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ROGER OF WENDOVER Flowers of history. The history of England from the descent of the saxons to A.D. 1235. vol.1


Sir John Froissart's Chronicles of England, France, Spain and the Ajoining Countries from the latter part of the reign of Edward II to the coronation of Henry IV in 12 volumes 

Chronicles of Enguerrand De Monstrelet (Sir John Froissart's Chronicles continuation) in 13 volumes 

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Flowers of history. The history of England from the descent of the saxons to A.D. 1235. vol.1
page 443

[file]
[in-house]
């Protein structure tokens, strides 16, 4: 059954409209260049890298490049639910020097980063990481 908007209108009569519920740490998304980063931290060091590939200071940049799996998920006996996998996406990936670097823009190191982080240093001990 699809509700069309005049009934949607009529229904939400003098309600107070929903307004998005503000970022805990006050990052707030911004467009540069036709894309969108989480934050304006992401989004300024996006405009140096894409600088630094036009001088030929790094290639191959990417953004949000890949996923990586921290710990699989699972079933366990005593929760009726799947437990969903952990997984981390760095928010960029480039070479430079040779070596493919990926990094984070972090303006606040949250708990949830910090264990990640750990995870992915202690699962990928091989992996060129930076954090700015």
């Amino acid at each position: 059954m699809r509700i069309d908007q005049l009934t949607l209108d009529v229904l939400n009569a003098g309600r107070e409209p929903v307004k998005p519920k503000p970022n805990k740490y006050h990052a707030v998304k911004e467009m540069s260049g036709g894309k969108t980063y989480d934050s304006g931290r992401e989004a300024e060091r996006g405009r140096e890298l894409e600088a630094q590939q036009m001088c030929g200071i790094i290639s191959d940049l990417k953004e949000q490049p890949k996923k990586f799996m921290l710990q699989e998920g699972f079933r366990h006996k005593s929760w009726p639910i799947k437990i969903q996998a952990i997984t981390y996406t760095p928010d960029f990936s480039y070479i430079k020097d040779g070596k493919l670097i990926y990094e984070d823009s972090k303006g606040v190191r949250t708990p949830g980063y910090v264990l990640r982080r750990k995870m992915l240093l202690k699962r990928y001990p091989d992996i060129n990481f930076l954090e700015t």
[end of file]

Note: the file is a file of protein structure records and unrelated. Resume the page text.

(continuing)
433 ROGER OF WEND-OVER. [A.D. 1009. The lamentation of Admiraviius ; the victory and the xpoils. Admiravisus, scarcely alive and mortally wounded, uttered the following lamentation to the Almighty, " Creator of all things, what cruel destiny is mine ! what indelible disgrace to our arms ! A small and needy body of men has prevailed over our large forces ! I led hither two hundred thousand cavalry,* and infantry surpassing number, able, as we supposed, to conquer the whole world : but now, if I am not mistaken, they have been disgracefully defeated by less than a thousand cavalry and a few thousand infantry. Without doubt their God is almighty and fights for them, or ours is angry with us, and chastens us in his severe displeasure. However this may be, I shall never again meet them in battle, but return with disgrace to my country, whilst I am yet alive." With these words he renewed his tears, and indulged in the most profuse lamentations. The Turks were now meditating flight, when a knight of Lorraine, who had been posted in the rear with duke Godfrey, charging them on the flanks cut off their chance of retreat. Thus, attacked by the duke of Normandy in front, and cut off from retreat by those who were behind them, they Avere cut to pieces at the will of the Christians ; the admiral on a dromedary escaped by a rapid flight. Our army, then, having been blessed with this victory from on high, arrived at the enemy's camp, where they found such abundance of gold, silver, stuffs, precious stones, and riches unknown to our parts of the world, that they were surfeited therewith, and the least of them could say with the poet : f " Plenty hath made me poor." Duke Robert redeemed the standard at twenty marks of silver from those who kept it whilst he pursued the enemy, and carried it to our Lord's sepulchre to be a monument of this memorable victory. Another man bought the sword of the same admiral for forty bezants. In this manner the enemy was put to flight, and our army having, by God's gift, obtained the victory, returned with great joy to Jerusalem, encumbered with an immense quantity of spoil. * This mast be an exaggeration ; it may be doubted whether two hundred thousand cavalry ever yet met together under one commander. t Ovid. Met. lib. iii. v. 466.

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